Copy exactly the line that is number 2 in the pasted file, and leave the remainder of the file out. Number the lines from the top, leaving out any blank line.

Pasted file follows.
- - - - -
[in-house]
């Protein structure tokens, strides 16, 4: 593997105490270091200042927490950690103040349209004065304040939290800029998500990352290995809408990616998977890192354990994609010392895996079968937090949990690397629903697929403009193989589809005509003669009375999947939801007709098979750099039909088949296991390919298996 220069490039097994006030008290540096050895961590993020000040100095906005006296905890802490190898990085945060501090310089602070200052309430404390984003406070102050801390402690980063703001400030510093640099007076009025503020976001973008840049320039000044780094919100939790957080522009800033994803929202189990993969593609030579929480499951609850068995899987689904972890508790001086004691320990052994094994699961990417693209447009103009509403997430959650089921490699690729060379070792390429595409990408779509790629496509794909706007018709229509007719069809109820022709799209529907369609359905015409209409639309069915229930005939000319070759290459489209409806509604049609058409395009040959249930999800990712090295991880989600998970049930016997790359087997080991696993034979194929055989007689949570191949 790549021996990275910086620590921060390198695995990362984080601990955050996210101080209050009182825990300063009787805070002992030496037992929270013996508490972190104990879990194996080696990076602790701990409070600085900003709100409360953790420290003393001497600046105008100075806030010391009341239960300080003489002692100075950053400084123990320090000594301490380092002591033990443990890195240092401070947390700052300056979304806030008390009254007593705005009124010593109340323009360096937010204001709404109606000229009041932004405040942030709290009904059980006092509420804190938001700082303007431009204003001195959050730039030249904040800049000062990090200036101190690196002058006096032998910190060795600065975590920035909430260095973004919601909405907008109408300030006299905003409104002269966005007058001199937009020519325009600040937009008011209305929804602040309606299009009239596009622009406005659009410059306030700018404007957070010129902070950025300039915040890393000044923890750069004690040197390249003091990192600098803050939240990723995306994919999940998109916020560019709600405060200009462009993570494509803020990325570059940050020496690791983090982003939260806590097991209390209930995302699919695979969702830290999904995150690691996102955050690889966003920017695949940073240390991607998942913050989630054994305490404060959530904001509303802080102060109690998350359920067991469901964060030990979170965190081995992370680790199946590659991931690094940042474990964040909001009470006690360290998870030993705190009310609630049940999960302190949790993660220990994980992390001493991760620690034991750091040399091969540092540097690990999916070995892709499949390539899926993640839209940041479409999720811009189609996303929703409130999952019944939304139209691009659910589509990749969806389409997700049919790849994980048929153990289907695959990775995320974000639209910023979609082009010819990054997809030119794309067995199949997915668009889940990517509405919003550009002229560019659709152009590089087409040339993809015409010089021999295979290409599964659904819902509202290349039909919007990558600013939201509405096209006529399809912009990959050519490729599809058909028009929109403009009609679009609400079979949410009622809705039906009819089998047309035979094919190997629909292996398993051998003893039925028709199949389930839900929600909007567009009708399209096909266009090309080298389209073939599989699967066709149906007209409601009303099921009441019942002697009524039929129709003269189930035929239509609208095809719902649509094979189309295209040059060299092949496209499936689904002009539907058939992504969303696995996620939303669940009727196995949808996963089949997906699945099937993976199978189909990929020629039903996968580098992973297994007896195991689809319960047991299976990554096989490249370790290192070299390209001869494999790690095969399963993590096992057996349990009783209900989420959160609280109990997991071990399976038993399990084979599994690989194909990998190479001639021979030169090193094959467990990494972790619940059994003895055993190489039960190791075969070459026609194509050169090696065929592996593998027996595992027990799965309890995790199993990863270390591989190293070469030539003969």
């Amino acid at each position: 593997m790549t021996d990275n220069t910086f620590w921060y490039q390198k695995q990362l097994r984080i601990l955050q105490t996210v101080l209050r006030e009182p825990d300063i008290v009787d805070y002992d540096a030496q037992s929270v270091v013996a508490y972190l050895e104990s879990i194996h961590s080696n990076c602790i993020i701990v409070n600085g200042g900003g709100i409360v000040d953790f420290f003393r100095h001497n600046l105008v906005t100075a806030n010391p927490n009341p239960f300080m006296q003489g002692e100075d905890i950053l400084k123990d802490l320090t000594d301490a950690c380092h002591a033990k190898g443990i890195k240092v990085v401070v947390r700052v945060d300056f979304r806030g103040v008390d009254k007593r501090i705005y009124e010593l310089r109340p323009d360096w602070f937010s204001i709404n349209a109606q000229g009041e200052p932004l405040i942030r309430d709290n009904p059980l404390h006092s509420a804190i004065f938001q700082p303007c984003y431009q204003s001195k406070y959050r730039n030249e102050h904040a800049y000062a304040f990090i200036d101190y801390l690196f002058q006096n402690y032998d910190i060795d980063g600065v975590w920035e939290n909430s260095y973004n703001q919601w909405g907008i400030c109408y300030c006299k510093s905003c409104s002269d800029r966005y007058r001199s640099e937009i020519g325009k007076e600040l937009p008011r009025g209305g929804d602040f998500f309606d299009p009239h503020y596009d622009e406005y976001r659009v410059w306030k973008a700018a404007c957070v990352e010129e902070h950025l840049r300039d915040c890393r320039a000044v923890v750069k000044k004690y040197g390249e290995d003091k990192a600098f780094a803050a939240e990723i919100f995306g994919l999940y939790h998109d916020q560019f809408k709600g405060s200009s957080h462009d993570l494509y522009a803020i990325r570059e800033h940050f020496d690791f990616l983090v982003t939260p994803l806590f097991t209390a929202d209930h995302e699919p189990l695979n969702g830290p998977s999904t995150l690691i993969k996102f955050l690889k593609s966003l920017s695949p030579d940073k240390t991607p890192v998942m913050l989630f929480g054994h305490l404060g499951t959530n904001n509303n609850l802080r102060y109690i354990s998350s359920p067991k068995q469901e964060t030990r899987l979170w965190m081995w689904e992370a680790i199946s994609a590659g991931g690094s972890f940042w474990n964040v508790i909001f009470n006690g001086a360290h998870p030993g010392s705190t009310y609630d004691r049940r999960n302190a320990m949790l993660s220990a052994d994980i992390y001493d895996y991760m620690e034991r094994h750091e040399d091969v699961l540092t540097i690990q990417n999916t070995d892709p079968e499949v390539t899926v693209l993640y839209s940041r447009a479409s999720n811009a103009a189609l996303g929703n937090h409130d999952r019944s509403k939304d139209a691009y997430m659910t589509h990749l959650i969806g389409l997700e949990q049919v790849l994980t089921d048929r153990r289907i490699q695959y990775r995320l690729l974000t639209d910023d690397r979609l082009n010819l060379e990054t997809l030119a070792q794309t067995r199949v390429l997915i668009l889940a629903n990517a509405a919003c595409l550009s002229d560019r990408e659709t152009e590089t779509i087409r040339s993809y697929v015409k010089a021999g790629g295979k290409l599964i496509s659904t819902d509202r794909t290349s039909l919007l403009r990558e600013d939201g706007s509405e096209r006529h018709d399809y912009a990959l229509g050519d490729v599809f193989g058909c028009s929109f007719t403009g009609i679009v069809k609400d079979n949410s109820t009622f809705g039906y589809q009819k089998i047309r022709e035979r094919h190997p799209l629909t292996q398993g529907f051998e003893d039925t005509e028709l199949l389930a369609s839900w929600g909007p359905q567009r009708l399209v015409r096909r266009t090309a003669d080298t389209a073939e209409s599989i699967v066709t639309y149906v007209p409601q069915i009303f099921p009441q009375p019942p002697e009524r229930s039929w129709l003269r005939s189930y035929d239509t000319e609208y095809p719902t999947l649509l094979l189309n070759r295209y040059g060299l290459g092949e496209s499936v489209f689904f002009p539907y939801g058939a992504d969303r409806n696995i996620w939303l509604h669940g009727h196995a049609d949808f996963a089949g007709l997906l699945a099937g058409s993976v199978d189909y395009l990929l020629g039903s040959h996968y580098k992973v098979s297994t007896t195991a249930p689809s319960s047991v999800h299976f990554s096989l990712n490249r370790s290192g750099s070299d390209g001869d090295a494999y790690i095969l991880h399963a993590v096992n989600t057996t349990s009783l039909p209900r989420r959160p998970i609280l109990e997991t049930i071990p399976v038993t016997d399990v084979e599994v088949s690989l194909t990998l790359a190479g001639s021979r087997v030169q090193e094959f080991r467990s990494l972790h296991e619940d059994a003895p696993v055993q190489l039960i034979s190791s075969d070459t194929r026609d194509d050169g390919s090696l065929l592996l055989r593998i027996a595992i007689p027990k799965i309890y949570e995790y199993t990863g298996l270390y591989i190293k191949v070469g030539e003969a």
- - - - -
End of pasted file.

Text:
């Protein structure tokens, strides 16, 4: 593997105490270091200042927490950690103040349209004065304040939290800029998500990352290995809408990616998977890192354990994609010392895996079968937090949990690397629903697929403009193989589809005509003669009375999947939801007709098979750099039909088949296991390919298996 220069490039097994006030008290540096050895961590993020000040100095906005006296905890802490190898990085945060501090310089602070200052309430404390984003406070102050801390402690980063703001400030510093640099007076009025503020976001973008840049320039000044780094919100939790957080522009800033994803929202189990993969593609030579929480499951609850068995899987689904972890508790001086004691320990052994094994699961990417693209447009103009509403997430959650089921490699690729060379070792390429595409990408779509790629496509794909706007018709229509007719069809109820022709799209529907369609359905015409209409639309069915229930005939000319070759290459489209409806509604049609058409395009040959249930999800990712090295991880989600998970049930016997790359087997080991696993034979194929055989007689949570191949 790549021996990275910086620590921060390198695995990362984080601990955050996210101080209050009182825990300063009787805070002992030496037992929270013996508490972190104990879990194996080696990076602790701990409070600085900003709100409360953790420290003393001497600046105008100075806030010391009341239960300080003489002692100075950053400084123990320090000594301490380092002591033990443990890195240092401070947390700052300056979304806030008390009254007593705005009124010593109340323009360096937010204001709404109606000229009041932004405040942030709290009904059980006092509420804190938001700082303007431009204003001195959050730039030249904040800049000062990090200036101190690196002058006096032998910190060795600065975590920035909430260095973004919601909405907008109408300030006299905003409104002269966005007058001199937009020519325009600040937009008011209305929804602040309606299009009239596009622009406005659009410059306030700018404007957070010129902070950025300039915040890393000044923890750069004690040197390249003091990192600098803050939240990723995306994919999940998109916020560019709600405060200009462009993570494509803020990325570059940050020496690791983090982003939260806590097991209390209930995302699919695979969702830290999904995150690691996102955050690889966003920017695949940073240390991607998942913050989630054994305490404060959530904001509303802080102060109690998350359920067991469901964060030990979170965190081995992370680790199946590659991931690094940042474990964040909001009470006690360290998870030993705190009310609630049940999960302190949790993660220990994980992390001493991760620690034991750091040399091969540092540097690990999916070995892709499949390539899926993640839209940041479409999720811009189609996303929703409130999952019944939304139209691009659910589509990749969806389409997700049919790849994980048929153990289907695959990775995320974000639209910023979609082009010819990054997809030119794309067995199949997915668009889940990517509405919003550009002229560019659709152009590089087409040339993809015409010089021999295979290409599964659904819902509202290349039909919007990558600013939201509405096209006529399809912009990959050519490729599809058909028009929109403009009609679009609400079979949410009622809705039906009819089998047309035979094919190997629909292996398993051998003893039925028709199949389930839900929600909007567009009708399209096909266009090309080298389209073939599989699967066709149906007209409601009303099921009441019942002697009524039929129709003269189930035929239509609208095809719902649509094979189309295209040059060299092949496209499936689904002009539907058939992504969303696995996620939303669940009727196995949808996963089949997906699945099937993976199978189909990929020629039903996968580098992973297994007896195991689809319960047991299976990554096989490249370790290192070299390209001869494999790690095969399963993590096992057996349990009783209900989420959160609280109990997991071990399976038993399990084979599994690989194909990998190479001639021979030169090193094959467990990494972790619940059994003895055993190489039960190791075969070459026609194509050169090696065929592996593998027996595992027990799965309890995790199993990863270390591989190293070469030539003969």